This last statistic is important for understanding nationwide trends in homelessness: While the number of people living in shelters has remained relatively stable since 2007, the number of people living on the streets has decreased noticeably. This can be explained partly by programs designed to move homeless people living on the streets into shelters. At the federal level, Donovan said, this has been a particular area of focus.

"It’s more expensive for someone to live on the streets than it is for them to be housed. Why is that? Because they get their medical care in emergency rooms, they end up spending lots of time in prisons or other institutions. If you house someone, you can reduce their health costs by 40 to 60 percent," he said.

This graph shows estimates of the number of people living on the streets and in shelters on a single night in January 2013. The Department of Housing and Urban Development uses these estimates as an indicator of overall trends in the homeless population. (2013 HUD Annual Homeless Assessment Report to Congress)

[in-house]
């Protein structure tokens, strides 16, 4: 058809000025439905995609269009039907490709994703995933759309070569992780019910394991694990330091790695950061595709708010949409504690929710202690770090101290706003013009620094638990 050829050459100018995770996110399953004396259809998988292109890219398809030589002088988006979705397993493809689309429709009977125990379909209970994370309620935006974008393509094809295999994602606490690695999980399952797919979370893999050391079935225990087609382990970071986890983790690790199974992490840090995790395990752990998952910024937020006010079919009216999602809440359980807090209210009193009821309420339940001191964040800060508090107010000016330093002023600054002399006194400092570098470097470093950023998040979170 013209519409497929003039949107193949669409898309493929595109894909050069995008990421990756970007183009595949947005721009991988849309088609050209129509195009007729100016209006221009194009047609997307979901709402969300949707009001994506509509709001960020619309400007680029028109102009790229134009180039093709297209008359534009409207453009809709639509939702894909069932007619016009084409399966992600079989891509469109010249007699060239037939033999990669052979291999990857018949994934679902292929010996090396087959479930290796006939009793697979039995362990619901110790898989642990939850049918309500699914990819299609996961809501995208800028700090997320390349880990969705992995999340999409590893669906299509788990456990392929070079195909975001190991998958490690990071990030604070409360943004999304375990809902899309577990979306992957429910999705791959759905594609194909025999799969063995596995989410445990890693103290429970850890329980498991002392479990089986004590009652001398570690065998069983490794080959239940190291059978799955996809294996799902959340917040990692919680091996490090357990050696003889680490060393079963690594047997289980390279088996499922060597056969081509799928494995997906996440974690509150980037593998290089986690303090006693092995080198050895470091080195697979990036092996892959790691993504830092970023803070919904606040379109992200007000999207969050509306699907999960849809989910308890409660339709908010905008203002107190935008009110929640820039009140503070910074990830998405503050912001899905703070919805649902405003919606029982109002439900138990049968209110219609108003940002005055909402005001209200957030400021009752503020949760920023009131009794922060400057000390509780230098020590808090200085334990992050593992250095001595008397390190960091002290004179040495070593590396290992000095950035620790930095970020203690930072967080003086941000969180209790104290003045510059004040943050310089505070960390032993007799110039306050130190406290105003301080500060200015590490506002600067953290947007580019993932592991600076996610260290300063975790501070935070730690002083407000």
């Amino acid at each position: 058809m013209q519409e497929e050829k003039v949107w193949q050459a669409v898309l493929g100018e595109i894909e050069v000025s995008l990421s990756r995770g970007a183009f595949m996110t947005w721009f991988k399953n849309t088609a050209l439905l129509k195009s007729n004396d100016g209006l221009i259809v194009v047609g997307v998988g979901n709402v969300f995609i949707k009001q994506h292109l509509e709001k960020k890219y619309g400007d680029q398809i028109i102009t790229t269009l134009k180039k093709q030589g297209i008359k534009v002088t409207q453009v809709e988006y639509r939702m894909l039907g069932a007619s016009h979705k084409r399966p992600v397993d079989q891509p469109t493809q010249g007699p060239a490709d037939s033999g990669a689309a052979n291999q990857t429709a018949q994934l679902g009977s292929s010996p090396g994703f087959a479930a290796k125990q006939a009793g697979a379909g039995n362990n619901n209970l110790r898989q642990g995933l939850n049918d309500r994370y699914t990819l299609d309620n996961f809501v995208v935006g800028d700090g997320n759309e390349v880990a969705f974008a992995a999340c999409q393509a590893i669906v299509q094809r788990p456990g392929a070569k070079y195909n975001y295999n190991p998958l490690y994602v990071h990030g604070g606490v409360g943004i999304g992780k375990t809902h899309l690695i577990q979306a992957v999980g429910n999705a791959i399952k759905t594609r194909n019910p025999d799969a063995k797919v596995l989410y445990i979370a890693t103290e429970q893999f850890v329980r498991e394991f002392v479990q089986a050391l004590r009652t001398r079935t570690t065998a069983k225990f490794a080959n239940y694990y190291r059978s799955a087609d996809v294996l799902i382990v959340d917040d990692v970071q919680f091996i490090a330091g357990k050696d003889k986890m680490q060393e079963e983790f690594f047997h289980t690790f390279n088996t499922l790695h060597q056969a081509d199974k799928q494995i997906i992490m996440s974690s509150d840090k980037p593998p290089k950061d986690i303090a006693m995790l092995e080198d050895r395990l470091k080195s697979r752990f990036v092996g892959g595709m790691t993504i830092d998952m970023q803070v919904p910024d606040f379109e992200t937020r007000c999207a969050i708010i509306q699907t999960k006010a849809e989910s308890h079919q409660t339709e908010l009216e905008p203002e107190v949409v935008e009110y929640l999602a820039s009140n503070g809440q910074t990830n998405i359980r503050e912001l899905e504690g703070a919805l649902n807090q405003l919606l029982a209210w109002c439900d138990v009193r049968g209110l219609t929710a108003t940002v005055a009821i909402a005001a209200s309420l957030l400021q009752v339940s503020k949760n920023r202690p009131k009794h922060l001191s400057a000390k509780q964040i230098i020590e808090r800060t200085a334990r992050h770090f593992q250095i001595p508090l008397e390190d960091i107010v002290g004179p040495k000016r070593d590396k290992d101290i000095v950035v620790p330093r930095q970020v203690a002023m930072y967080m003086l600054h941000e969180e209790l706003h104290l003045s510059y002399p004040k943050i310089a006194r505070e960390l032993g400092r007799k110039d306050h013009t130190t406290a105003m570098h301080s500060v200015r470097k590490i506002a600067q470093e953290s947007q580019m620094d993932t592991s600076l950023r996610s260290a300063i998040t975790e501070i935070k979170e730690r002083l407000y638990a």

State by state, a few trends are also striking. Just five states (California, Florida, New York, Massachusetts, and Texas) accounted for more than 50 percent of the country's homeless population. 

States by share of total homeless population based on estimates from a single night in January 2013 (2013 HUD Annual Homeless Assessment Report to Congress)

Across the country, states have had mixed success in reducing their homeless populations. Since 2012, 20 states have seen increases in homelessness, with the biggest growth happening in New York and California. Since 2007, 23 states plus D.C. have seen a rise in homelessness. It's important to keep scale in mind, though: 24 states each accounted for less than one percent of the country's total homeless population, and together, these states accounted for only 11 percent of the total. In general, states that saw increases in homelessness tended to see smaller changes, while several states experienced much more significant decreases.